North welcomes new teachers, staff

As North welcomes 11 new faculty members, they start to embrace the Knight community within their classrooms. The staff range from those who are beginning to teach to those who are transferring from neighboring schools.
Social Studies Department Chair Adrijana Bisevac comes from related school Grayslake Central to North as an APUSH teacher, and onto her 13th year in teaching. Though her subject focuses on critical events that shape our society, she sees that the value in history is something else.
“History allows students to learn valuable skills when analyzing the world around them in which they live in. They become better informed citizens who can think critically,” Bisevac said. “Students can then have the ability to evaluate sources and support their opinions with facts.”
Bisevac sees the thrill of teaching being the unexpected. Every lesson can be planned out, but the interest and reaction are unpredictable.
“I could plan out a lesson and I may think I know what the students will take out of it, but they might surprise me. Suddenly we’re talking about something small for the rest of class but as teachers, we need to adapt and keep up,” Bisevac said.
James Kelly comes from Lakes Community High School, and he is in his tenth year of teaching mathematics. Kelly utilizes his classroom not only to teach algebraic concepts but to teach students how to work as a team.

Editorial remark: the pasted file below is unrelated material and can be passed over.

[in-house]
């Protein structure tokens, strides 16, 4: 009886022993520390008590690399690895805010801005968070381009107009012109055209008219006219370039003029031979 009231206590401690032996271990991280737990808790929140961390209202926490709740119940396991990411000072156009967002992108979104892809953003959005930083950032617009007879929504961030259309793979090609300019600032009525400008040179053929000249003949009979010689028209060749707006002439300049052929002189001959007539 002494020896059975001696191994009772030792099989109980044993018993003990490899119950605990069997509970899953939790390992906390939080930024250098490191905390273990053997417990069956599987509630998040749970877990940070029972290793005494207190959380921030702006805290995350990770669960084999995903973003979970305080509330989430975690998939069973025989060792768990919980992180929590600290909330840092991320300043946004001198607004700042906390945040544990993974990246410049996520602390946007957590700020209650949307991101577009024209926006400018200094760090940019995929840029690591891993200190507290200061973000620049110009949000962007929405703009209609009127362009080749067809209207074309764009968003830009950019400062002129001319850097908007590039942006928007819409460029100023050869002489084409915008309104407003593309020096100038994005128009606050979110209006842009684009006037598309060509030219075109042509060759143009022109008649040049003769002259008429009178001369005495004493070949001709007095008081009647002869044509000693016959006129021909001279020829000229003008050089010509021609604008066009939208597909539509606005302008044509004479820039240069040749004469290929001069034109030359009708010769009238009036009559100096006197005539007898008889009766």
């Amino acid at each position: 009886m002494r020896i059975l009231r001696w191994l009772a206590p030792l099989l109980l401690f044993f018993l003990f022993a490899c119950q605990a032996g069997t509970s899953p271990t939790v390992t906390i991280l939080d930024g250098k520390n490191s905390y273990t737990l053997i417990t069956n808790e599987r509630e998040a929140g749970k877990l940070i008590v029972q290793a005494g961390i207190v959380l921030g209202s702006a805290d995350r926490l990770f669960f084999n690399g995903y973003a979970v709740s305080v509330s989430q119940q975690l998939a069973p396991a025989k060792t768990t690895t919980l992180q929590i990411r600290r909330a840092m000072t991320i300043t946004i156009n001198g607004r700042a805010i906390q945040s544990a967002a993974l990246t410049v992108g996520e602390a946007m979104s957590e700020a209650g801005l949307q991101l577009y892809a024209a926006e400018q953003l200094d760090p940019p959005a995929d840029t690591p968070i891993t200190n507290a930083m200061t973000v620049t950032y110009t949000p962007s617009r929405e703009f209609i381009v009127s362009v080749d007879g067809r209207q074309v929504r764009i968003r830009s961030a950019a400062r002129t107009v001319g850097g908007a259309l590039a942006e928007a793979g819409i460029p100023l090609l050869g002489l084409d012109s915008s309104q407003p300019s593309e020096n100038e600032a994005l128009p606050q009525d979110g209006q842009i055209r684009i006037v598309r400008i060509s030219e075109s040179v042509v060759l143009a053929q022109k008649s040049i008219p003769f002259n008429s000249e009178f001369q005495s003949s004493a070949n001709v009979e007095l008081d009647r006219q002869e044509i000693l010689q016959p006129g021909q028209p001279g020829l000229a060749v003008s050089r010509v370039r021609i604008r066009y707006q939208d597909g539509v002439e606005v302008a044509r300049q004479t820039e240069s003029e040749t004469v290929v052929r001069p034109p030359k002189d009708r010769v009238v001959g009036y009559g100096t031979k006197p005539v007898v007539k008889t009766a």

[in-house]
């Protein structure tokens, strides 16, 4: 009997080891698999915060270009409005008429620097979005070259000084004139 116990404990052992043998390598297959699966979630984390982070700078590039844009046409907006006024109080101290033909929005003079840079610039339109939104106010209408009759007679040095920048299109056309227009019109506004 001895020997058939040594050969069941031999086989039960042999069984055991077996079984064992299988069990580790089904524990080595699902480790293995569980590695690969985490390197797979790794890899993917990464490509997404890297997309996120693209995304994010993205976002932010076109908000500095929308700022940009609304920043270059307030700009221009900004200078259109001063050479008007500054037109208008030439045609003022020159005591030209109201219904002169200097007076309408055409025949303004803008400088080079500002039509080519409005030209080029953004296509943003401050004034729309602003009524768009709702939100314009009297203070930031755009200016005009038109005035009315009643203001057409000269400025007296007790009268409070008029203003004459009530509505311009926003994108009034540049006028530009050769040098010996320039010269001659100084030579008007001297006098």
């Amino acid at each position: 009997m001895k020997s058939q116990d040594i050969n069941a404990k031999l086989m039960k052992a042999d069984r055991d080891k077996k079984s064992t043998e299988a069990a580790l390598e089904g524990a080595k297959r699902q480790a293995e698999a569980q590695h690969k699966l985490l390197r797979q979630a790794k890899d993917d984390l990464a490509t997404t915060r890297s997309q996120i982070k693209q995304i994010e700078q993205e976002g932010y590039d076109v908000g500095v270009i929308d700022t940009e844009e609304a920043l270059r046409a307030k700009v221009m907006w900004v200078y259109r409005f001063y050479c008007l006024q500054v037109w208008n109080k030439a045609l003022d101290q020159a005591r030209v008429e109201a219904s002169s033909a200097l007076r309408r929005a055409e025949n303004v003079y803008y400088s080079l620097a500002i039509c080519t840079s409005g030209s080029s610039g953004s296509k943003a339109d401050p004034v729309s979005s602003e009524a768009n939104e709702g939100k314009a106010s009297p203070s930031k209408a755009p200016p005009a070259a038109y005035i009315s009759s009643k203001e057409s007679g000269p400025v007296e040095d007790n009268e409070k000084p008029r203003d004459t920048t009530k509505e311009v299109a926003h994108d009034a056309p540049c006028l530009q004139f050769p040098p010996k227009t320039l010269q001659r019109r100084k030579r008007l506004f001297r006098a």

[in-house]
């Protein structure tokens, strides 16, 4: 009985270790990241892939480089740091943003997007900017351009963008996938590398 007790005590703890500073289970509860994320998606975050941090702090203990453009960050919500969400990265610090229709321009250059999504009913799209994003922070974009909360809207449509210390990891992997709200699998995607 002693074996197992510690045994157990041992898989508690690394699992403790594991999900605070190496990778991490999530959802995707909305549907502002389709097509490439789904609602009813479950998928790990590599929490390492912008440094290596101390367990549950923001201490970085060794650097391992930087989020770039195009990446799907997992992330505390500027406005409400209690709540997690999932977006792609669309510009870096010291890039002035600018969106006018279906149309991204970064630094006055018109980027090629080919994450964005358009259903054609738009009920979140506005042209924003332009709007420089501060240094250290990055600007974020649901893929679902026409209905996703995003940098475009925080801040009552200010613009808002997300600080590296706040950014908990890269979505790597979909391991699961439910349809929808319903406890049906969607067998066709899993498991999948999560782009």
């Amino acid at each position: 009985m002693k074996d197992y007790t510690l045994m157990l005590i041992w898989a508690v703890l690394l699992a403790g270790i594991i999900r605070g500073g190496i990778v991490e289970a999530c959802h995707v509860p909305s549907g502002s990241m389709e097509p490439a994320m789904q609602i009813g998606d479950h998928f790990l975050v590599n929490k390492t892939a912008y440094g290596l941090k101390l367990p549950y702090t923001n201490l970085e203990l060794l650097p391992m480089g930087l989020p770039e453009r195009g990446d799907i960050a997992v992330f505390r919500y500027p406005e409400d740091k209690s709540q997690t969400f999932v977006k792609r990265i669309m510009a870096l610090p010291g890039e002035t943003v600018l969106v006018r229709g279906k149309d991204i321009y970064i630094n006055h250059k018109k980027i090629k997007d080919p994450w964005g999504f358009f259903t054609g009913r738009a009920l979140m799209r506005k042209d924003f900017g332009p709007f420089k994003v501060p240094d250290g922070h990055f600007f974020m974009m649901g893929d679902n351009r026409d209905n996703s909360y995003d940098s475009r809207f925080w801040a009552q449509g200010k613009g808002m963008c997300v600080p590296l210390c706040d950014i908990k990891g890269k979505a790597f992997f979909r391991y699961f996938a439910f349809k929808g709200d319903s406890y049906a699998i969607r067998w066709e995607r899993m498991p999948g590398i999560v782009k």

“One of my biggest themes this year is that we are one team and we’re all in this together. We can steer toward success together. I think having students learn and apply teamwork skills will benefit them in the real world,” Kelly said.
Kelly teaches AAT honors and algebra, and he is mostly with underclassmen and juniors. He believes that math can teach more than just the Pythagorean theorem.
“Math teaches students how to problem solve. Even when you may have limited information, there is a solution. It’s also possible that there’s more than one route to the right answer,” Kelly said.
Kelly anticipates being an active member of the Knight family, and he looks forward to attending annual dances, football games, and spectating competitions.
Marcia Meyer transferred from Carmel Catholic High School, and she is now a freshman co-taught English and AP Literature teacher. The transition has been smooth but presents struggles.
“At Carmel, we had a block schedule. We had 75 minute periods and only a couple periods a day,” Meyer said. “It was an adjustment to be able to have the same classes every day and in a shorter amount of time.”
Meyer believes that studying literature is more than just analyzing literary devices but being able to connect with others.
“I find it so interesting to see how students think. Two people can read the same poem and can still notice and interpret differently,” Meyer said. “We all bring a different perspective, and it’s critical that we create meaning.”
One of her most memorable teaching moments was teaching about news controlling the narratives.
“It was a class of mostly senior boys, and it was after the boy and the Native American man had that standoff that was being reported everywhere. At first, they were bashing one side, but soon after more information was released, they began to question their initial thoughts,” Meyer said. “I had this rush where I thought, ‘This is it’, because I knew that they were opening their eyes.”